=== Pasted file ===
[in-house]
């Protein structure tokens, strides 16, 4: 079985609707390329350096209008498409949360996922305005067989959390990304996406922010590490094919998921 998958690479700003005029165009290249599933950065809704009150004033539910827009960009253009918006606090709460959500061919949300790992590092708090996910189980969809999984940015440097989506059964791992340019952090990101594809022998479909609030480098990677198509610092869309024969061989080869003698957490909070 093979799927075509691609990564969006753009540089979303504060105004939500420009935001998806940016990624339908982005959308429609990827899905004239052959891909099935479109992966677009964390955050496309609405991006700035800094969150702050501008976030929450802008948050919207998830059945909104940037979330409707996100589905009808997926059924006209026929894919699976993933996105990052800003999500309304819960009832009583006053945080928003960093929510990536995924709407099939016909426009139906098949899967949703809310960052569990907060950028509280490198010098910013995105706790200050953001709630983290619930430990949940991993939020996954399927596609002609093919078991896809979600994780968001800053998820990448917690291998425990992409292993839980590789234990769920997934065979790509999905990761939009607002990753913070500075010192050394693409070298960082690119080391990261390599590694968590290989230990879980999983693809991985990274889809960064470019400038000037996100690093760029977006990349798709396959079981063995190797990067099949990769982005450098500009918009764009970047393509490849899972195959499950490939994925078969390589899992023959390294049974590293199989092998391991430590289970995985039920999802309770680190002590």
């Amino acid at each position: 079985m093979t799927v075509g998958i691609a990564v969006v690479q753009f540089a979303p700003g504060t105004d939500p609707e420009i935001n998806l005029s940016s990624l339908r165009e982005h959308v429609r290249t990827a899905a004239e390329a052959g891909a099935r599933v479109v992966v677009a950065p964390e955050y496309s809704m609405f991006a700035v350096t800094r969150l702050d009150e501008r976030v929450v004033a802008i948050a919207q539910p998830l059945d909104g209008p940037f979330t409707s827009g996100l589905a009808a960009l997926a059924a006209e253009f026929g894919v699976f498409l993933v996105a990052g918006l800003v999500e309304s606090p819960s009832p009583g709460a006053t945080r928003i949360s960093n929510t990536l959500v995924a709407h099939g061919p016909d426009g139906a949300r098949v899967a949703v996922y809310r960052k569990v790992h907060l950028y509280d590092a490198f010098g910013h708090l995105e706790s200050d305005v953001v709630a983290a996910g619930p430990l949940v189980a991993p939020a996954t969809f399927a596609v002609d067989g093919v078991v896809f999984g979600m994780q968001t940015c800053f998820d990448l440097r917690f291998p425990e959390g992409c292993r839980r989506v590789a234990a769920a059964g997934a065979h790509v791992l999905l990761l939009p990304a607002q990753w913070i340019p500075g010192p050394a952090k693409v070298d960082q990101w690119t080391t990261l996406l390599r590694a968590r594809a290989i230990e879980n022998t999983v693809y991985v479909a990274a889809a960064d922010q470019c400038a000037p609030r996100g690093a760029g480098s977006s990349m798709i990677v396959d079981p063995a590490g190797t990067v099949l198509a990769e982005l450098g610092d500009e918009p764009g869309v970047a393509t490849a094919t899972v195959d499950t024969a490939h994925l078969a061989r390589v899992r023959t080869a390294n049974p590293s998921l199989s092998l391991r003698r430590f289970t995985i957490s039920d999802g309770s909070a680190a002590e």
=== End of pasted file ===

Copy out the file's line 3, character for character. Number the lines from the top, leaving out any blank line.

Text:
């Amino acid at each position: 079985m093979t799927v075509g998958i691609a990564v969006v690479q753009f540089a979303p700003g504060t105004d939500p609707e420009i935001n998806l005029s940016s990624l339908r165009e982005h959308v429609r290249t990827a899905a004239e390329a052959g891909a099935r599933v479109v992966v677009a950065p964390e955050y496309s809704m609405f991006a700035v350096t800094r969150l702050d009150e501008r976030v929450v004033a802008i948050a919207q539910p998830l059945d909104g209008p940037f979330t409707s827009g996100l589905a009808a960009l997926a059924a006209e253009f026929g894919v699976f498409l993933v996105a990052g918006l800003v999500e309304s606090p819960s009832p009583g709460a006053t945080r928003i949360s960093n929510t990536l959500v995924a709407h099939g061919p016909d426009g139906a949300r098949v899967a949703v996922y809310r960052k569990v790992h907060l950028y509280d590092a490198f010098g910013h708090l995105e706790s200050d305005v953001v709630a983290a996910g619930p430990l949940v189980a991993p939020a996954t969809f399927a596609v002609d067989g093919v078991v896809f999984g979600m994780q968001t940015c800053f998820d990448l440097r917690f291998p425990e959390g992409c292993r839980r989506v590789a234990a769920a059964g997934a065979h790509v791992l999905l990761l939009p990304a607002q990753w913070i340019p500075g010192p050394a952090k693409v070298d960082q990101w690119t080391t990261l996406l390599r590694a968590r594809a290989i230990e879980n022998t999983v693809y991985v479909a990274a889809a960064d922010q470019c400038a000037p609030r996100g690093a760029g480098s977006s990349m798709i990677v396959d079981p063995a590490g190797t990067v099949l198509a990769e982005l450098g610092d500009e918009p764009g869309v970047a393509t490849a094919t899972v195959d499950t024969a490939h994925l078969a061989r390589v899992r023959t080869a390294n049974p590293s998921l199989s092998l391991r003698r430590f289970t995985i957490s039920d999802g309770s909070a680190a002590e």